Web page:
Patrick Beadle, a Jamaican-born musician living in Oregon, has been sentenced to eight years in prison for drug trafficking in Mississippi, where he was arrested with just under three pounds of marijuana, which he says was for personal use.
Some of the reactions to this case have been strange: “How can that be? He bought the weed legally in Oregon.”
Well: Buy marijuana legally in Oregon, drive to Mississippi, get arrested, go to jail.
Comparable case: Buy a semiautomatic rifle in Texas, drive to California, get arrested, go to jail.
The states have different laws, as it turns out.
Beadle may not have been entirely legal in Oregon, either. Unless I am misreading the regulations, he had almost three times the maximum allowed amount for personal use.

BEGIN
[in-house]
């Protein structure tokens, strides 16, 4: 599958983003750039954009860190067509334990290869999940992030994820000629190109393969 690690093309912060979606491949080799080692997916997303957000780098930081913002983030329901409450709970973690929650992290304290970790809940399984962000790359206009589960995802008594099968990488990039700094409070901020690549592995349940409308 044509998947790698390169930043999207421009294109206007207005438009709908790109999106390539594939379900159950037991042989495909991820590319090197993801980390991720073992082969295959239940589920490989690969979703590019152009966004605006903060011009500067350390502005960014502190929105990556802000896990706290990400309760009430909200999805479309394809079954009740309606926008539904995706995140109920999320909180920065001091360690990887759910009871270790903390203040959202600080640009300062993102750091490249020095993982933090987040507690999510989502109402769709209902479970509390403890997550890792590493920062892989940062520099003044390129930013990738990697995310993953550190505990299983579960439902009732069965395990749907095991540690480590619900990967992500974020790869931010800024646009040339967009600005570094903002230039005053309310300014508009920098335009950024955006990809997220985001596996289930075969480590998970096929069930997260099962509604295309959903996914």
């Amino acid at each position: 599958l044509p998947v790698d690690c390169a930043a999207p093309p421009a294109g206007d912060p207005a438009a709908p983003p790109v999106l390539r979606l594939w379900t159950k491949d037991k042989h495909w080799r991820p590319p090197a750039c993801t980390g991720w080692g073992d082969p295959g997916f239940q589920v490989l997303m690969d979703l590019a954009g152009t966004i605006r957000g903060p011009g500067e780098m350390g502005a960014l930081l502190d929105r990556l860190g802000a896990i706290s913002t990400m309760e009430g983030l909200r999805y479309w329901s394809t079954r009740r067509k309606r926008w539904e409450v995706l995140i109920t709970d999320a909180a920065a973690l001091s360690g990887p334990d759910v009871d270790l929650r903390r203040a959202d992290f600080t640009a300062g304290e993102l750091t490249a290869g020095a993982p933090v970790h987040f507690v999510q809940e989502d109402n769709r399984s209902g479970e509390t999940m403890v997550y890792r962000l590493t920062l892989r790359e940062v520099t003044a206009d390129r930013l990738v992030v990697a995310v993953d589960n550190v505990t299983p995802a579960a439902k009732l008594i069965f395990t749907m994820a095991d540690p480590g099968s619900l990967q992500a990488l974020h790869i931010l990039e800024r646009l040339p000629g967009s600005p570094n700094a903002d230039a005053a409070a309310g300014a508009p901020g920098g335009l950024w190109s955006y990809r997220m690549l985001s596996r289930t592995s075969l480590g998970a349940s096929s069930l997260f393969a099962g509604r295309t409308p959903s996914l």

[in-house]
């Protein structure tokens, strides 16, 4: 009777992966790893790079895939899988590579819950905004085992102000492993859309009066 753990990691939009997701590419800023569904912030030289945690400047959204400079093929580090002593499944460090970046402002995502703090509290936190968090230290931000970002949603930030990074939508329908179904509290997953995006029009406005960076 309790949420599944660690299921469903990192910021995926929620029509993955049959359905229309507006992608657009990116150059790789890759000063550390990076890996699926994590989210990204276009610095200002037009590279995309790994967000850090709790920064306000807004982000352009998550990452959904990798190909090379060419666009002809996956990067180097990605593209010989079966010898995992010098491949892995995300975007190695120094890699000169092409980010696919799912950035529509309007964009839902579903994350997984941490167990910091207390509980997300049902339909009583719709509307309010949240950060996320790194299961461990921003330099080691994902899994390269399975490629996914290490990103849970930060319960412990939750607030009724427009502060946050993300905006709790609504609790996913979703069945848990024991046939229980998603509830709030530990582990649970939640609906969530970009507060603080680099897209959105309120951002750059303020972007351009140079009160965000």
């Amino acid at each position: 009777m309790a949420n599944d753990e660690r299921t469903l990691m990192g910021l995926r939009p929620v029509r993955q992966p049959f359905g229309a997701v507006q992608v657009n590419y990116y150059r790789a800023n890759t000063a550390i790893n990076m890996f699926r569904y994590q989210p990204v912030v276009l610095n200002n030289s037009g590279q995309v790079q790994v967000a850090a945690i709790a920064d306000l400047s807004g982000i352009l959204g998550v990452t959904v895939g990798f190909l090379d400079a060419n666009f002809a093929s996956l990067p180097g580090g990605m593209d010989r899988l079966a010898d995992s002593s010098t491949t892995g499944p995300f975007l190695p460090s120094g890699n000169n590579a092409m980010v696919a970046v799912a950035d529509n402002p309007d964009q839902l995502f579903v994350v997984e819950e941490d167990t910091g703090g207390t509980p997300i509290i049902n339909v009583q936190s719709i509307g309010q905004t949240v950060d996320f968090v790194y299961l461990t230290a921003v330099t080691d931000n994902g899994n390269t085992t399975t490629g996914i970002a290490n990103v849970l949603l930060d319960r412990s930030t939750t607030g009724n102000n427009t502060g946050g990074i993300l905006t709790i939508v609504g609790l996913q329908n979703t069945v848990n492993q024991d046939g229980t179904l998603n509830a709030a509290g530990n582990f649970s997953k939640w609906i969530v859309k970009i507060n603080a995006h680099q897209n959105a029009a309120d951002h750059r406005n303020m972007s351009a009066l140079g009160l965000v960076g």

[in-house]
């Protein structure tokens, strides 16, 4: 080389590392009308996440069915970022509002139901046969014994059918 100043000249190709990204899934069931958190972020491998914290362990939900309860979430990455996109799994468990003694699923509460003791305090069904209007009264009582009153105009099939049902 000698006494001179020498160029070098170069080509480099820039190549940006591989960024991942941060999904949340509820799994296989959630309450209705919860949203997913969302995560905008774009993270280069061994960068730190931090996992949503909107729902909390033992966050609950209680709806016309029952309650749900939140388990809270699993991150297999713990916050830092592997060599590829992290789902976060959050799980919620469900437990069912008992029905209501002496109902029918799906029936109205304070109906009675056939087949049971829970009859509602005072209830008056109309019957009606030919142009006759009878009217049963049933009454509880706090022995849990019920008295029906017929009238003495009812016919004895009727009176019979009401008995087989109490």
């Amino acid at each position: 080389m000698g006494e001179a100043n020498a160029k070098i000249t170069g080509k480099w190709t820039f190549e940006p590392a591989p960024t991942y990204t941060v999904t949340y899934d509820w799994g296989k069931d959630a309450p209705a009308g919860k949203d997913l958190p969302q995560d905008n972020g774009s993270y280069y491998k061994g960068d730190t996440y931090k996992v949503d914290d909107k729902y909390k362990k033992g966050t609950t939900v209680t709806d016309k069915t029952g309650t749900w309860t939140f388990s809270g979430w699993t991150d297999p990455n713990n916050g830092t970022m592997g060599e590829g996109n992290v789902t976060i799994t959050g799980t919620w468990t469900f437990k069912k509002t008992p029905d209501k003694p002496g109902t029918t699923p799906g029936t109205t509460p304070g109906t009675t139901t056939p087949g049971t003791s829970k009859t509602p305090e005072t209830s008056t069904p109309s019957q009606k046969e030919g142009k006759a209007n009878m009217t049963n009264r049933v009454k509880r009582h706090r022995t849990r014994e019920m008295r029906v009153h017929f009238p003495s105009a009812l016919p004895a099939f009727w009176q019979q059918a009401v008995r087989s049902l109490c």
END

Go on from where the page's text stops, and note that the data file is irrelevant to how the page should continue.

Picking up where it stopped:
Marijuana should be legal across all 50 states. But it isn’t.
The states are not administrative subdivisions of the federal government; they are polities in their own right, with their own laws — which, like those of the federal government, often are misguided.
The trafficking charge seems unnecessarily harsh; it seems to have been based on the amount of marijuana and on the fact that police say it was concealed in the car. The defense pointed out that there were no scales or other paraphernalia associated with drug distribution, no large sum of cash, etc. The trafficking charge carries a ten- to 40-year sentence; the judge imposed the relatively light eight-year sentence but could not reduce the charge to mere possession, because Beadle was convicted under the more serious trafficking statute. It may be that the prosecution overdid things in this case, but the jury didn’t see it that way.